Albert made a steady improvement as the weeks went by. Florrie's first instinct, upon learning the identity of her patient, was to ask to be taken off the case. But then she realised it would be a cowardly action and, anyway, he didn't know who she was.
"What'll happen to me?" Albert asked one day.
"What do yer mean?"
"I'll soon be getting out of here, won't I?"
"So where does a man go when he's blind and turned out of hospital?"
"Home, I suppose."
"Home?" Albert gave a short laugh. "What home? Before the war I did nothing but travel from one boarding house to another."
"What about yer parents?"
"I haven't seen them since I was eleven."
"That's terrible."
"I suppose it must seem so to you. But it was easy to grow away from them. I entered a new world when George Appleton took me into his company. I don't think the same way; I don't even talk as I used to when I was a barefoot kid roaming the streets of Whitechapel. I grew away from someone else too."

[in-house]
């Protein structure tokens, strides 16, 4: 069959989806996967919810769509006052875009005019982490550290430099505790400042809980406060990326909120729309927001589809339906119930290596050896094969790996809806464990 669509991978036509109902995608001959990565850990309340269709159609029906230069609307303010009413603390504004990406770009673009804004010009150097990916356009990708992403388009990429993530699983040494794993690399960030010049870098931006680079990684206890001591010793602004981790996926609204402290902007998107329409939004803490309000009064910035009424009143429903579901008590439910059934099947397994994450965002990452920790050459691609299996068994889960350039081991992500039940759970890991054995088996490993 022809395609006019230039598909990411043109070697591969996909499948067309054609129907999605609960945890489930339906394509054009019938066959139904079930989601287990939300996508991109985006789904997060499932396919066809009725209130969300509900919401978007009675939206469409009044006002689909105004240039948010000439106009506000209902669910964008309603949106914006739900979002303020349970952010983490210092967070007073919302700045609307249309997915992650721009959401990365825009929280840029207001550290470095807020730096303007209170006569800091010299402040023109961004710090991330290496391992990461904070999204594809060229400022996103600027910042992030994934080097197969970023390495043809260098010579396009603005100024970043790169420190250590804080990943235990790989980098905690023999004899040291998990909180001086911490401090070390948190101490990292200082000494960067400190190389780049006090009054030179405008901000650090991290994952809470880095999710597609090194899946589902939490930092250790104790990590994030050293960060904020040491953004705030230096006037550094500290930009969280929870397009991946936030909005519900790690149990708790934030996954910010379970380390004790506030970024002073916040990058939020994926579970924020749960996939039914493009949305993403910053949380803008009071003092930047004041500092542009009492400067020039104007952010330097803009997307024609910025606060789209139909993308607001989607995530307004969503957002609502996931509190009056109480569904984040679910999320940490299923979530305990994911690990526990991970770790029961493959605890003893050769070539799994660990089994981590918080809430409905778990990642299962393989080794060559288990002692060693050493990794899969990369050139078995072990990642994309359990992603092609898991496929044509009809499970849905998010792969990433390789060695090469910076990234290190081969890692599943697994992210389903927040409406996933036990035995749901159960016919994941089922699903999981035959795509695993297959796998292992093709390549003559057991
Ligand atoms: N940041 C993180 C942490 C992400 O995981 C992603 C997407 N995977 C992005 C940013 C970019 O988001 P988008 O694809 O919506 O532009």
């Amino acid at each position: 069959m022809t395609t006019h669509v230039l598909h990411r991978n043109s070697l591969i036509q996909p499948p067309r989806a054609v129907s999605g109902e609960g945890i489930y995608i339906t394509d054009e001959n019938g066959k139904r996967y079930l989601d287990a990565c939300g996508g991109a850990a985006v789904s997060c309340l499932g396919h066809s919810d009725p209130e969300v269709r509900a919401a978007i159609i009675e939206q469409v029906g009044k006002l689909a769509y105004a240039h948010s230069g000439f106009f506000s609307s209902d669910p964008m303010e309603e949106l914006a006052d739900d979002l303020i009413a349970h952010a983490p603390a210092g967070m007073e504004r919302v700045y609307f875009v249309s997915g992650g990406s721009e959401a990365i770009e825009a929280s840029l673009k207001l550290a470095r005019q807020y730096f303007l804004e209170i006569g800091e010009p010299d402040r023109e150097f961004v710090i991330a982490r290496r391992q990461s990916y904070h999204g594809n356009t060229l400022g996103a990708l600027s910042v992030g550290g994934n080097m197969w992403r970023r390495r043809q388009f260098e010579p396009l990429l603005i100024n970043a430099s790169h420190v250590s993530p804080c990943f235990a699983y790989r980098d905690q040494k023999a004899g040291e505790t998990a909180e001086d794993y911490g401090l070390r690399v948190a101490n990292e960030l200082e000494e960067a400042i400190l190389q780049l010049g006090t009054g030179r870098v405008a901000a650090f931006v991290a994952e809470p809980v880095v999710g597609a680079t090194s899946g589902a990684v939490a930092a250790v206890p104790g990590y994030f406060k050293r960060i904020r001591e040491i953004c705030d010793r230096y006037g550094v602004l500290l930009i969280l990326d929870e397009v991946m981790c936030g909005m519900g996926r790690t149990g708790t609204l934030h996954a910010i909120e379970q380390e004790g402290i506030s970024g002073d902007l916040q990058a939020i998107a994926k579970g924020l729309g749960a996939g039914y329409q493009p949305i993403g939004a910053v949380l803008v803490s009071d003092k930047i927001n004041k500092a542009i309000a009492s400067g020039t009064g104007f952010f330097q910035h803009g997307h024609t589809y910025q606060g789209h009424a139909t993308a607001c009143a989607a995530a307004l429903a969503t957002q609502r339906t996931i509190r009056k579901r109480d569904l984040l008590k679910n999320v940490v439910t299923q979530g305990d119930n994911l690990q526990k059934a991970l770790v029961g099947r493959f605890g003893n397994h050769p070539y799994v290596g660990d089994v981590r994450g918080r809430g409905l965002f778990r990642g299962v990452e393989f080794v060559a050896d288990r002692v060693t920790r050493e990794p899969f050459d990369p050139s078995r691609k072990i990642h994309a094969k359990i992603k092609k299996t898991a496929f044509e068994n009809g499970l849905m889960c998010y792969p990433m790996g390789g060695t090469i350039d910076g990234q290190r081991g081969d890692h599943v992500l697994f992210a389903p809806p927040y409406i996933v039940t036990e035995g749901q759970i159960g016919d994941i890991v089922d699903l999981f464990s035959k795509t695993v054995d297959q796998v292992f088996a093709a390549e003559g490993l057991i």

"Did yer?"
"More's the pity," Albert added.
"Was it...." Florrie cleared her throat nervously. "Was it a girl?"
"Um. Always hanging around me like a lost dog. A lost dog with great big appealing eyes. I've often thought of her. Wondered what happened to her."
"P'rhaps she wondered about you too."
"I'd like to think so. It was all so long ago. Two kids roaming the streets together. Now we're grown up and probably wouldn't recognise each other." He gave a hollow laugh. "No chance for me, anyway."
"Oh, Albert." Florrie took hold of his hand.
"I thought you didn't know my name. I'm just a case number."
"I - I broke me rule."